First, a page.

It turns out almost everything you eat has sodium in it. It's naturally occurring in all animal products (milk, yogurt, meat, fish, etc). And it's in the most surprising things (salad greens for example). And of course, every canned and frozen food is stuffed with additional sodium. And all restaurants add an incredible amount of sodium to their food for flavor. And that's when my new reality started to dawn on me: I'll never eat fast food again. I'll never eat my favorite food, pizza, ever again. My days of eating out more than eating in would no longer be possible. Even cooking with canned and frozen food would no longer be possible. Traveling would forever become difficult because of my new sodium restriction.
This new reality was incredibly difficult for me to embrace. I felt sad about the fact that my relationship with food, which was a huge part of the pleasure I had always derived from life, was completely changing. But then I felt even worse for feeling sad in the first place. It's not like I had cancer or was dying or anything, yet why did this diet change feel so overwhelming for me to deal with?
And I continued to try to cling to my previous life. Ada and I, for example, worked hard to try to create a low sodium pizza with a completely low sodium home-made crust and low-sodium cheese. But the fact it didn't taste anything like real pizza depressed me even more.
After about a month of flailing with this new diet, I came to the realization that I just wasn't accepting that my past life was over. I kept asking why this had happened to me and trying to find ways to hack it to bring back some part of the previous life I had always known. But I knew then I needed to stop. I needed to just say it to myself: "My past life is over. This is my new reality. There is no going back." As depressing as that statement might sound, it was actually very liberating. And critical to begin down the path of embracing my new reality.
And ultimately, I did just that. I realized that my relationship with food had changed forever. It could no longer provide the kind of pleasure, comfort, and stress relief I had relied on it to provide throughout my life. So I asked myself then, what did I want my new relationship with food to be? I decided food would become a means to other ends that I had begun to care deeply about. Diet and exercise had increasingly become a priority in my life. I had lost about 8 lbs since leaving my role at LinkedIn and I knew I wanted to double-down on those efforts. I had started to exercise a couple of times a week to start to bring that into my life as well. And I knew now I could dedicate myself to kicking up those efforts a notch and leverage my new relationship with food as fuel for my more important diet and fitness goals.
I devised a brand new diet plan that was low sodium, low calorie, and low carb. The only thing required for my medical condition was a low sodium diet, but it was the low calorie and low carb part that would give my diet purpose and enable me to achieve new heights in health and fitness. I ultimately put together a meal plan that got me to ~1,400 calories a day. My diet consisted of Greek yogurt and berries for breakfast, a huge salad for lunch, and usually an assortment of veggies with chicken or fish for dinner. I kept a detailed spreadsheet of every calorie that I consumed and optimized it for taste and nutrition as I went along. And through this diet I've now lost 30 lbs and maintained it for almost a year.
As part of this, I ultimately learned to cook as well. Ada used to be the sole cook in our house, but given eating out options were no longer available to me, it was important for me to learn to maintain my independence. And I actually have come to enjoy and take pride in my cooking. And I've even gotten to the point where my cooking, despite being low sodium, low calorie, and low carb, is actually decently tasty. (Don't worry Zoe, soon enough you'll have your chance to tell me if you agree :)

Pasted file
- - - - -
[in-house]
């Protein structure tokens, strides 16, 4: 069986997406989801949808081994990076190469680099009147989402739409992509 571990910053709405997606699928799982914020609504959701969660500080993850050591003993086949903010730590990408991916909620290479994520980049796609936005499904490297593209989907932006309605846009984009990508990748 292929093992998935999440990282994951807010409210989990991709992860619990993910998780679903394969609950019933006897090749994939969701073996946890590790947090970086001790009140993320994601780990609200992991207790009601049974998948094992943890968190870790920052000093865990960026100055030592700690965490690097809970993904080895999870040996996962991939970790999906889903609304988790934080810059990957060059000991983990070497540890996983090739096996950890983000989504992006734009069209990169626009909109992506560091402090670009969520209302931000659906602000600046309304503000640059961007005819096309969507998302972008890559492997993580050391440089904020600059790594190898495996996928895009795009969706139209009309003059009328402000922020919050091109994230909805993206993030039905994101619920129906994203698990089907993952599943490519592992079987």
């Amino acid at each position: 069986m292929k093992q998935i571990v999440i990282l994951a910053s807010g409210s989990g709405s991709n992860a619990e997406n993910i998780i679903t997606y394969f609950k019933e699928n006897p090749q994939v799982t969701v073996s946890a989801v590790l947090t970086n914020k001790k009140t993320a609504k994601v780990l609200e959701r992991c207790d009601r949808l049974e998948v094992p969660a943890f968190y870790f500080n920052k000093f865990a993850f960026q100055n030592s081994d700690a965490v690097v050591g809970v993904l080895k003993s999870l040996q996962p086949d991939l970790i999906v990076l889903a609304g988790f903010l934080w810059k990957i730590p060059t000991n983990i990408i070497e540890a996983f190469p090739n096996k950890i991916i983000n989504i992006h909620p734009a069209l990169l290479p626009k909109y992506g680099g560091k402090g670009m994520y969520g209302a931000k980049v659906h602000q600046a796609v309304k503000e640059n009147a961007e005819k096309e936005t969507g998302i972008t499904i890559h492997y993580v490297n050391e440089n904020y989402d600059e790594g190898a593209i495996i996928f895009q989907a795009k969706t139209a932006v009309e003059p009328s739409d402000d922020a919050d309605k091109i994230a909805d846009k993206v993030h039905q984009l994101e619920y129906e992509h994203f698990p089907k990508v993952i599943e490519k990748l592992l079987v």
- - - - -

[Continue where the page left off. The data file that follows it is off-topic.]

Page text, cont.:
As I got my diet under control, I began to shift my focus to exercise. I went from just exercising to specifically training for a half marathon that Ada and I ran together in April this year. I had previously only run a few miles, so was amazed to discover that I could complete my first half marathon in under two hours.
Ada then got into weight lifting after that, so I ultimately transitioned to learning to lift with a personal trainer and then ultimately building out our home gym to enable us to easily lift three times a week. It's been so rewarding to see a 3x increase in the amount of weight I can bench and squat in under 6 months time.
The benefits of all these changes in my life were unimaginably positive. My health KPIs (blood pressure, cholesterol, glucose) went from border-line to ideal levels. I thought I was already an energetic person, but my daily energy and alertness levels have never been higher. The quality of my work improved as well with far greater stamina that I brought to every task. I literally feel like I have reverse-aged, now being in the very best shape of my life at 35 versus even my twenties.
In addition to all the physical benefits, I've seen a ton of mental benefits as well. I've bolstered my confidence as well as my growth mindset: my conviction in my own abilities to take and learn skills and talents I didn't think would ever be a part of my life. Running a half marathon, lifting, cooking weren't even part of my life a year ago.
As I celebrate my 36th birthday this week, I couldn't have imagined just how much my life would have changed in the past year. And yet despite starting the year with a diagnosis of a rare untreatable medical condition, all these changes have ultimately been so positive and I can honestly say I've never felt better about myself nor been prouder of what I've accomplished.
We are measured not by the adversity that we are dealt, but by the way we react in the face of that adversity. And that reaction is entirely up to us. So I hope Zoe, when you face your own new realities throughout your life, you are able to embrace them and not just cling to your past life. Because when you can, you'll ultimately realize that you can find your own unique way to thrive.